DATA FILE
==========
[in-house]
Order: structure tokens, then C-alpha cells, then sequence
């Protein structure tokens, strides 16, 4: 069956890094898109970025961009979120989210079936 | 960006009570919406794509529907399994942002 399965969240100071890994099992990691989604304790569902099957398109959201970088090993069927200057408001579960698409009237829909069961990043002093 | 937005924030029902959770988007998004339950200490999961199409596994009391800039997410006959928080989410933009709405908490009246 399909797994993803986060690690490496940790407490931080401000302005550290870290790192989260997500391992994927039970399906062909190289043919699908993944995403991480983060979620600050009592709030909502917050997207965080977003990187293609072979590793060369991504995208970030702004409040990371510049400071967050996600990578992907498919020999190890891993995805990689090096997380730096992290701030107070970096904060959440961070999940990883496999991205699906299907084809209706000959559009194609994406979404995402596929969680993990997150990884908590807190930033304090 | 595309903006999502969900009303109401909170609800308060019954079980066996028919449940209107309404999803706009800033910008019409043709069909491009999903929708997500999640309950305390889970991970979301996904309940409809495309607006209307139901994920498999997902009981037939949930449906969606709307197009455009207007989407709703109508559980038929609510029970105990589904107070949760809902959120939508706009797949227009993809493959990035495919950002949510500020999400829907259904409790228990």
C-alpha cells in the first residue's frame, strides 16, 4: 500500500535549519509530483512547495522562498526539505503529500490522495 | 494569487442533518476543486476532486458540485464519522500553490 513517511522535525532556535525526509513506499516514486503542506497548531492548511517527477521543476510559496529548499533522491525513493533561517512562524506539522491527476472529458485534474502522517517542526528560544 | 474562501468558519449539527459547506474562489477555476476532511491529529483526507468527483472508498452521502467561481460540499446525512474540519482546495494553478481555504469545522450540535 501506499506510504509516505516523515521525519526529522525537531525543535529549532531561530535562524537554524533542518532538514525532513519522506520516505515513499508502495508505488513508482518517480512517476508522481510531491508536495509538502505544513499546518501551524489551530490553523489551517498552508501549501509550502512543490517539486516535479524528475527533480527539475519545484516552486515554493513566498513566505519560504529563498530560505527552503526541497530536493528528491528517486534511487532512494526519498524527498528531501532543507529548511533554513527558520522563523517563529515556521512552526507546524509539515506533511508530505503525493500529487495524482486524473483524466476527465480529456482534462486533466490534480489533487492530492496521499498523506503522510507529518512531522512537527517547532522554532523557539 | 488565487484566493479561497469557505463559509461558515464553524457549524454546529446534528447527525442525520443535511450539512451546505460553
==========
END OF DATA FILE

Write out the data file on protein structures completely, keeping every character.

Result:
[in-house]
Order: structure tokens, then C-alpha cells, then sequence
């Protein structure tokens, strides 16, 4: 069956890094898109970025961009979120989210079936 | 960006009570919406794509529907399994942002 399965969240100071890994099992990691989604304790569902099957398109959201970088090993069927200057408001579960698409009237829909069961990043002093 | 937005924030029902959770988007998004339950200490999961199409596994009391800039997410006959928080989410933009709405908490009246 399909797994993803986060690690490496940790407490931080401000302005550290870290790192989260997500391992994927039970399906062909190289043919699908993944995403991480983060979620600050009592709030909502917050997207965080977003990187293609072979590793060369991504995208970030702004409040990371510049400071967050996600990578992907498919020999190890891993995805990689090096997380730096992290701030107070970096904060959440961070999940990883496999991205699906299907084809209706000959559009194609994406979404995402596929969680993990997150990884908590807190930033304090 | 595309903006999502969900009303109401909170609800308060019954079980066996028919449940209107309404999803706009800033910008019409043709069909491009999903929708997500999640309950305390889970991970979301996904309940409809495309607006209307139901994920498999997902009981037939949930449906969606709307197009455009207007989407709703109508559980038929609510029970105990589904107070949760809902959120939508706009797949227009993809493959990035495919950002949510500020999400829907259904409790228990």
C-alpha cells in the first residue's frame, strides 16, 4: 500500500535549519509530483512547495522562498526539505503529500490522495 | 494569487442533518476543486476532486458540485464519522500553490 513517511522535525532556535525526509513506499516514486503542506497548531492548511517527477521543476510559496529548499533522491525513493533561517512562524506539522491527476472529458485534474502522517517542526528560544 | 474562501468558519449539527459547506474562489477555476476532511491529529483526507468527483472508498452521502467561481460540499446525512474540519482546495494553478481555504469545522450540535 501506499506510504509516505516523515521525519526529522525537531525543535529549532531561530535562524537554524533542518532538514525532513519522506520516505515513499508502495508505488513508482518517480512517476508522481510531491508536495509538502505544513499546518501551524489551530490553523489551517498552508501549501509550502512543490517539486516535479524528475527533480527539475519545484516552486515554493513566498513566505519560504529563498530560505527552503526541497530536493528528491528517486534511487532512494526519498524527498528531501532543507529548511533554513527558520522563523517563529515556521512552526507546524509539515506533511508530505503525493500529487495524482486524473483524466476527465480529456482534462486533466490534480489533487492530492496521499498523506503522510507529518512531522512537527517547532522554532523557539 | 488565487484566493479561497469557505463559509461558515464553524457549524454546529446534528447527525442525520443535511450539512451546505460553